I love quiche, but the crust is always a deterrent. It’s got extra carbs and calories that I really don’t need, for one thing. And for another, it’s a bit of a pain to make. But when I found this recipe for crustless quiche, it was love at first sight. The only problem with egg dishes is that my kids aren’t crazy about them. But Paul and I like them, so phbbbt. The kids have to deal. I have, however, found a salad dressing they are all crazy about, so as long as I serve a salad with the quiche, at least they’re eating something. And can I just say that if you want to go all out, these would be the perfect accompaniment for this meal.
Isn’t that the piddlinest little piece of quiche you’ve ever seen? That was my plate. Next time I’ll take a photo of my husband’s.
I basically followed the recipe but I fattened it up a little bit. Here’s my version.
First, caramelize the onions by cooking them in a saute pan in butterover low heat for about 30 minutes, stirring occasionally. This isn’t the same as sauteeing. If you cook them very slowly like this, it will bring out their sweetness. YUMMMMM. They’ll look like this when they’re done.
Then, in the same pan, saute the broccolini.
*I couldn’t find broccolini at the grocery store, so I mistakenly assumed that broccoli rabe would be a good substitution. I came home and researched the difference, and they aren’t even from the same vegetable family. As it turns out, plain ol’ broccoli probably would have been a better substitution. So now I know. The quiche still tasted good, but it was a tad on the bitter side, and I’m assuming that was the fault of the broccoli rabe. However, my family ate it right up, just the same, and even the kids ate some of it. This is the sort of dish that you could totally experiment with — try whatever veggies you have on hand.
After a few minutes, add the swiss chard and saute for a few more minutes, till just wilted, like this.
Then butter a quiche dish, or in my case, a glass 9×9 pan, and spread the cheese over the bottom. Layer the cooked greens on top and the onions on top of that. And the prosciutto on top of that.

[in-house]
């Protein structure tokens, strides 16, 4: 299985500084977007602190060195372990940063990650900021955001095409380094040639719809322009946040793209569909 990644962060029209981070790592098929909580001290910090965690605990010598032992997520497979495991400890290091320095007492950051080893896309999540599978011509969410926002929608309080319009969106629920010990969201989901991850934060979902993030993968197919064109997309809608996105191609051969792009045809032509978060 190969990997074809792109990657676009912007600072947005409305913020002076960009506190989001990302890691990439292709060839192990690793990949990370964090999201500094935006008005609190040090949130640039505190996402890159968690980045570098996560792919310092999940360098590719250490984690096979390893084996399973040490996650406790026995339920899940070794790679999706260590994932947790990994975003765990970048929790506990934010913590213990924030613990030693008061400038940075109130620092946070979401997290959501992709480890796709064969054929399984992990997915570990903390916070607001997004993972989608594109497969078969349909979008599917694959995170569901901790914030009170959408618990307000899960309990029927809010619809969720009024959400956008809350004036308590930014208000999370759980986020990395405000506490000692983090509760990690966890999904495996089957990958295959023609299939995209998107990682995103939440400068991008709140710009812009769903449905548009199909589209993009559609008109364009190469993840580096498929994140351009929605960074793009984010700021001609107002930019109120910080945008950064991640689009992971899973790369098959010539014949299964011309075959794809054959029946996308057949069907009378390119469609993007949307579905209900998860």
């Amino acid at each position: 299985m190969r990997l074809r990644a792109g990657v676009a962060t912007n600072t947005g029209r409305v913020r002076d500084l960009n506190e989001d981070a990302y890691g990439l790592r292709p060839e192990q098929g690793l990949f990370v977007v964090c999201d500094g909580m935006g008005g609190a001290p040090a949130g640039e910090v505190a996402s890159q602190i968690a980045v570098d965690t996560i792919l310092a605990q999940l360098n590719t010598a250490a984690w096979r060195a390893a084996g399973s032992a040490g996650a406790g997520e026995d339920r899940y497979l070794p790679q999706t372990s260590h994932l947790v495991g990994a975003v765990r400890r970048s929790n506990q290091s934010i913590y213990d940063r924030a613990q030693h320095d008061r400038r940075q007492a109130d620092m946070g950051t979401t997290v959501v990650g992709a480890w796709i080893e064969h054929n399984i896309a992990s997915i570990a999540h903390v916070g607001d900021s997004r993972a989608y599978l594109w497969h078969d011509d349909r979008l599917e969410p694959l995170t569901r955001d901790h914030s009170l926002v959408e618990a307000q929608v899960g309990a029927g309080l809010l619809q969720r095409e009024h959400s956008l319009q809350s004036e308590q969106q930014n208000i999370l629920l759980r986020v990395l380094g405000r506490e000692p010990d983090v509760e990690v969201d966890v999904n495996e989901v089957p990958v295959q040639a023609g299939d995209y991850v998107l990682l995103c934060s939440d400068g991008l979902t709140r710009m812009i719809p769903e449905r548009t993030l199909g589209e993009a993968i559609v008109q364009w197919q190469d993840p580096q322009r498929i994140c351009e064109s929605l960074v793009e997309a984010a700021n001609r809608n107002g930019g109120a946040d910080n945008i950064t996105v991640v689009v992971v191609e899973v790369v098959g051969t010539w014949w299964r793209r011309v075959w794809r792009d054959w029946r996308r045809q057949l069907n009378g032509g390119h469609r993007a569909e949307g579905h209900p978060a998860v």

Then, in another bowl, beat the eggs and milk together with salt and pepper if you desire. Pour on top of the filling, and bake!
Cook for 30-35 minutes at 350 degrees until the top is golden and it’s set in the middle.
It’s not the most attractive baking vessel, but it works.
(Note to self: get a quiche dish.)
Here’s a printable recipe for your convenience.
- 2 small sweet onions
- 4 eggs
- 1 cup whole milk
- ½ to 1 tsp sea salt (optional)
- pepper to taste
- 1 cup shredded cheddar cheese
- 1 cup swiss chard, rinsed and torn
- 1 cup chopped broccolini
- 4 oz prosciutto, chopped
- Caramelize the onions by cooking them in a large saute pan in 2 tablespoons butter over low heat for 20-30 minutes, stirring occasionally.
- Add another tablespoon of butter and the broccolini and saute another 4-5 minutes. Then add the swiss chard and saute for 2-3 more minutes, until just wilted.
- Butter a quiche dish, or in my case, a glass 9×9 pan, and spread the cheese over the bottom. Layer the cooked greens on top and the onions on top of that. And the prosciutto on top of that.
- In another bowl, beat the eggs and milk together with salt and pepper if you desire. Pour on top of the filling, and cook for 30-35 minutes at 350 degrees, until the top is golden and it’s set in the middle.